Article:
Belfast Telegraph

UDA drug-dealing cocaine addict jailed as detective slams paramilitary gangs

Caged: Gary Coleman
Caged: Gary Coleman

By Ashleigh McDonald

Police have welcomed the jailing of a UDA drug dealer.

Gary Coleman was yesterday handed a two-year sentence after he admitted a charge of possessing a class A drug with intent to supply on December 14, 2017.

The 25-year-old supplied cocaine to friends in a bid to fund his own addiction.

He was starting a 12-month stint behind bars yesterday. Judge Kevin Finnegan told Coleman, from The Green in Holywood, he will also spend a year on licence after release.

Belfast Crown Court heard that Coleman was arrested after cocaine was found in a bin at the rear of a house at Hopewell Crescent in the city.

The property was searched in December 2017, and at that time it was occupied by Coleman.

The cocaine was in 19 separate bags and when Coleman's phone was seized and examined, text messages were found that suggested the supply of drugs.

When arrested and interviewed, Coleman told police he had bought the cocaine for £250, that it was for over the Christmas period and that he had supplied it to a small number of friends.

Defence barrister Sean Mullan told the court his client had supplied drugs to his friends in a bid to fund his own addiction, and revealed Coleman's habit was so severe that he had been taking up to three grams a day.

Mr Mullan also said his client was far from a top-level drug dealer and had since taken steps to begin to address his addiction issues.

After handing Coleman the sentence, Judge Finnegan told the Co Down man to comply with probation during his time on licence before telling prison staff to "take him below".

Detective Superintendent Bobby Singleton from the PSNI's Paramilitary Crime Taskforce said that the cocaine, which had an estimated street value of £1,200, was discovered as part of an investigation linked to the west Belfast UDA.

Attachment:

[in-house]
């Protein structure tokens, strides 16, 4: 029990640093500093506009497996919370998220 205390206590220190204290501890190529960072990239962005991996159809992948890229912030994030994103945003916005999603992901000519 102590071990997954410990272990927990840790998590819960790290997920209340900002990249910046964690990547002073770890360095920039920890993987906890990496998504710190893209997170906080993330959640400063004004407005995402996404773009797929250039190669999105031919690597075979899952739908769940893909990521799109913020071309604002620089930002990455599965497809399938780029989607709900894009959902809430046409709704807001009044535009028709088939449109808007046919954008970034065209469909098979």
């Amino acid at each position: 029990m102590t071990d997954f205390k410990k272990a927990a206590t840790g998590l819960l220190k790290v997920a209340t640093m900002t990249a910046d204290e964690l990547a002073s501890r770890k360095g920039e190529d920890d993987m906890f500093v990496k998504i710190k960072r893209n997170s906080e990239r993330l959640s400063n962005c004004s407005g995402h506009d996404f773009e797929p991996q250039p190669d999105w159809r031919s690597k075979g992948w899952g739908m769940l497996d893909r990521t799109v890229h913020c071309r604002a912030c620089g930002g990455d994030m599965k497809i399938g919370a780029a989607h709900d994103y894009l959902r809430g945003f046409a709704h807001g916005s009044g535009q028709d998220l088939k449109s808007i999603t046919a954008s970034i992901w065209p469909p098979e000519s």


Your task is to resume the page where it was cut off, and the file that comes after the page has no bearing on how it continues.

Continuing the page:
Welcoming Coleman's conviction, he said: "The UDA, like all paramilitary groups in Northern Ireland, claim to be protecting their communities from crime.

"The reality is that they are heavily involved in a wide range of criminal money-making operations, including taking a cut from alleged local drug dealers and supplying controlled drugs themselves.

"This is solely for their own personal gain - making profit at the expense of causing harm and loss to local families.

"Paramilitary groups and those who deal drugs only serve to blight the communities they operate in. These people do not care about the damage that they cause, preying on the most vulnerable members of their communities and trying to control them by using fear and violence.

"We are committed to bringing those involved in the criminality associated with paramilitarism before the courts and will continue to aggressively and proactively pursue those who are intent on damaging our communities by supplying illegal drugs.

"The communities most damaged by the sale of illegal drugs support our ongoing efforts and I would appeal for anyone with information regarding criminality by paramilitary organisations to contact police on 101.

"Alternatively, information can also be provided to the independent charity Crimestoppers on 0800 555 111 which is 100% anonymous and gives people the power to speak up and stop crime."

Belfast Telegraph


From Belfast Telegraph